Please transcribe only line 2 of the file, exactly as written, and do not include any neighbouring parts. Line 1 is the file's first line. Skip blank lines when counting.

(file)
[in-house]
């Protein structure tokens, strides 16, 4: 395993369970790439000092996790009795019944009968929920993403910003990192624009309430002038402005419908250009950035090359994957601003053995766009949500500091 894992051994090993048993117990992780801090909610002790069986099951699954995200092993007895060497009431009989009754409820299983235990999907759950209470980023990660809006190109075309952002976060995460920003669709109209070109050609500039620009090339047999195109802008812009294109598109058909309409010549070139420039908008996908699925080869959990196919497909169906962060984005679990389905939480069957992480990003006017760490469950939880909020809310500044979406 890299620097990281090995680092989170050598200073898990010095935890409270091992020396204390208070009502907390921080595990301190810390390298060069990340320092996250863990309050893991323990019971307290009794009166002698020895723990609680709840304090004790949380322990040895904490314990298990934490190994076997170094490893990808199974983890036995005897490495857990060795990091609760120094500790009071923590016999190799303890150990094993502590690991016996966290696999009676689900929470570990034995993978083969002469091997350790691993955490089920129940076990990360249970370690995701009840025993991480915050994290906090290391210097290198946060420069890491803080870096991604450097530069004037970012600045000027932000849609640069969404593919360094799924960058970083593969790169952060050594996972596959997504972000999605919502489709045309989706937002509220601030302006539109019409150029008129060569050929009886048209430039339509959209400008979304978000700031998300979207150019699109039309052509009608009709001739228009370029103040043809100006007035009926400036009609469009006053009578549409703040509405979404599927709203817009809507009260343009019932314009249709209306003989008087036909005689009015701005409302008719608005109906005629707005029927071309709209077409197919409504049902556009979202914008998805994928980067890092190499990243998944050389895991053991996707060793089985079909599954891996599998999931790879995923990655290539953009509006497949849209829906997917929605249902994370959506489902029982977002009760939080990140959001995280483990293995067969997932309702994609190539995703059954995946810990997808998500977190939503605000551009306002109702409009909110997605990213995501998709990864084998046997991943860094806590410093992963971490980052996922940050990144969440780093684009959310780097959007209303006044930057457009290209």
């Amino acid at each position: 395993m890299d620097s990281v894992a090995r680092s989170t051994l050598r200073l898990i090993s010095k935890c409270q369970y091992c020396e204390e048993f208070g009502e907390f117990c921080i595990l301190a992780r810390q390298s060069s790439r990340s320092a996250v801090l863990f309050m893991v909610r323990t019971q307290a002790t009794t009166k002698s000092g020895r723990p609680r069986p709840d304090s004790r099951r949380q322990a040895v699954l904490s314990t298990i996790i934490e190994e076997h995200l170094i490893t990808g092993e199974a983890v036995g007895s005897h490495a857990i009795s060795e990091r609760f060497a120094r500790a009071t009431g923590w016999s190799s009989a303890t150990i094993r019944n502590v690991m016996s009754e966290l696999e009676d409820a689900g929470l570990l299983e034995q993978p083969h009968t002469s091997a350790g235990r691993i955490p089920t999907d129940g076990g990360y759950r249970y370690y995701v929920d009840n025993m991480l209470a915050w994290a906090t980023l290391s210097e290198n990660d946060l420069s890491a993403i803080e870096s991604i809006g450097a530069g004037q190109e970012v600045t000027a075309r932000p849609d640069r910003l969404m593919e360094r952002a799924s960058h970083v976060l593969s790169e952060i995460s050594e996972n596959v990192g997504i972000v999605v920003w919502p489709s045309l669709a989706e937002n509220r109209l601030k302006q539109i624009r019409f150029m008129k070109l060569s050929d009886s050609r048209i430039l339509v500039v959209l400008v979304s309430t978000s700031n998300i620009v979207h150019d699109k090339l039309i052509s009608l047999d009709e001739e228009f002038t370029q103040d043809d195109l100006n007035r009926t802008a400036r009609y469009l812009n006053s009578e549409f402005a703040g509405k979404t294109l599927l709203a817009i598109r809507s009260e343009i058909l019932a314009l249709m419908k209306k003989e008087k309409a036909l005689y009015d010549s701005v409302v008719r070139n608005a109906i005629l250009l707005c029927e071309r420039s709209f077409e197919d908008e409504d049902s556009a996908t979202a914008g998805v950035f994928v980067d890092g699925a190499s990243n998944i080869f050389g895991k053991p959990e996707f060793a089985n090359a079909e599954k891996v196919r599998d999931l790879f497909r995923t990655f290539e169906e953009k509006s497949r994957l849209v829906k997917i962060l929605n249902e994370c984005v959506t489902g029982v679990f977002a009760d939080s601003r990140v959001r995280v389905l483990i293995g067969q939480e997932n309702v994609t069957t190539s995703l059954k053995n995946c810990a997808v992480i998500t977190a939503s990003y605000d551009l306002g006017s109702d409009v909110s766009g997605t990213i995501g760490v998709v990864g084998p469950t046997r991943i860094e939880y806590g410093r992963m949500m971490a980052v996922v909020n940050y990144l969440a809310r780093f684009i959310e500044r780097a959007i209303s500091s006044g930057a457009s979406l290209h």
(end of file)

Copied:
């Protein structure tokens, strides 16, 4: 395993369970790439000092996790009795019944009968929920993403910003990192624009309430002038402005419908250009950035090359994957601003053995766009949500500091 894992051994090993048993117990992780801090909610002790069986099951699954995200092993007895060497009431009989009754409820299983235990999907759950209470980023990660809006190109075309952002976060995460920003669709109209070109050609500039620009090339047999195109802008812009294109598109058909309409010549070139420039908008996908699925080869959990196919497909169906962060984005679990389905939480069957992480990003006017760490469950939880909020809310500044979406 890299620097990281090995680092989170050598200073898990010095935890409270091992020396204390208070009502907390921080595990301190810390390298060069990340320092996250863990309050893991323990019971307290009794009166002698020895723990609680709840304090004790949380322990040895904490314990298990934490190994076997170094490893990808199974983890036995005897490495857990060795990091609760120094500790009071923590016999190799303890150990094993502590690991016996966290696999009676689900929470570990034995993978083969002469091997350790691993955490089920129940076990990360249970370690995701009840025993991480915050994290906090290391210097290198946060420069890491803080870096991604450097530069004037970012600045000027932000849609640069969404593919360094799924960058970083593969790169952060050594996972596959997504972000999605919502489709045309989706937002509220601030302006539109019409150029008129060569050929009886048209430039339509959209400008979304978000700031998300979207150019699109039309052509009608009709001739228009370029103040043809100006007035009926400036009609469009006053009578549409703040509405979404599927709203817009809507009260343009019932314009249709209306003989008087036909005689009015701005409302008719608005109906005629707005029927071309709209077409197919409504049902556009979202914008998805994928980067890092190499990243998944050389895991053991996707060793089985079909599954891996599998999931790879995923990655290539953009509006497949849209829906997917929605249902994370959506489902029982977002009760939080990140959001995280483990293995067969997932309702994609190539995703059954995946810990997808998500977190939503605000551009306002109702409009909110997605990213995501998709990864084998046997991943860094806590410093992963971490980052996922940050990144969440780093684009959310780097959007209303006044930057457009290209």